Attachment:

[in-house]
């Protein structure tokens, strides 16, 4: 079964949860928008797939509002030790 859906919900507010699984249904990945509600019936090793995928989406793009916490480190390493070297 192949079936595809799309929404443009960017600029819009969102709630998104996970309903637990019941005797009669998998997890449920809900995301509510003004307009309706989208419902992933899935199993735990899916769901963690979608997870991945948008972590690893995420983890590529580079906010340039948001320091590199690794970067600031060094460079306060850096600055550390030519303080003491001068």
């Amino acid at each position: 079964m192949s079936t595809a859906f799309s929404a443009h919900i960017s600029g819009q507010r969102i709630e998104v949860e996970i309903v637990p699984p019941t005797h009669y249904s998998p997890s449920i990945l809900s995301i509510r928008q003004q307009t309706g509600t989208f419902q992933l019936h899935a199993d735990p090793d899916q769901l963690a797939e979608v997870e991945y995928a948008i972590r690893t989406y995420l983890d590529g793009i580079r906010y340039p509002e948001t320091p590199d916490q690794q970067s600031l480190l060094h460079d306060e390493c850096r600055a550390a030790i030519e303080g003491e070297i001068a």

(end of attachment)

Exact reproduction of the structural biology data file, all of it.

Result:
[in-house]
């Protein structure tokens, strides 16, 4: 079964949860928008797939509002030790 859906919900507010699984249904990945509600019936090793995928989406793009916490480190390493070297 192949079936595809799309929404443009960017600029819009969102709630998104996970309903637990019941005797009669998998997890449920809900995301509510003004307009309706989208419902992933899935199993735990899916769901963690979608997870991945948008972590690893995420983890590529580079906010340039948001320091590199690794970067600031060094460079306060850096600055550390030519303080003491001068």
């Amino acid at each position: 079964m192949s079936t595809a859906f799309s929404a443009h919900i960017s600029g819009q507010r969102i709630e998104v949860e996970i309903v637990p699984p019941t005797h009669y249904s998998p997890s449920i990945l809900s995301i509510r928008q003004q307009t309706g509600t989208f419902q992933l019936h899935a199993d735990p090793d899916q769901l963690a797939e979608v997870e991945y995928a948008i972590r690893t989406y995420l983890d590529g793009i580079r906010y340039p509002e948001t320091p590199d916490q690794q970067s600031l480190l060094h460079d306060e390493c850096r600055a550390a030790i030519e303080g003491e070297i001068a």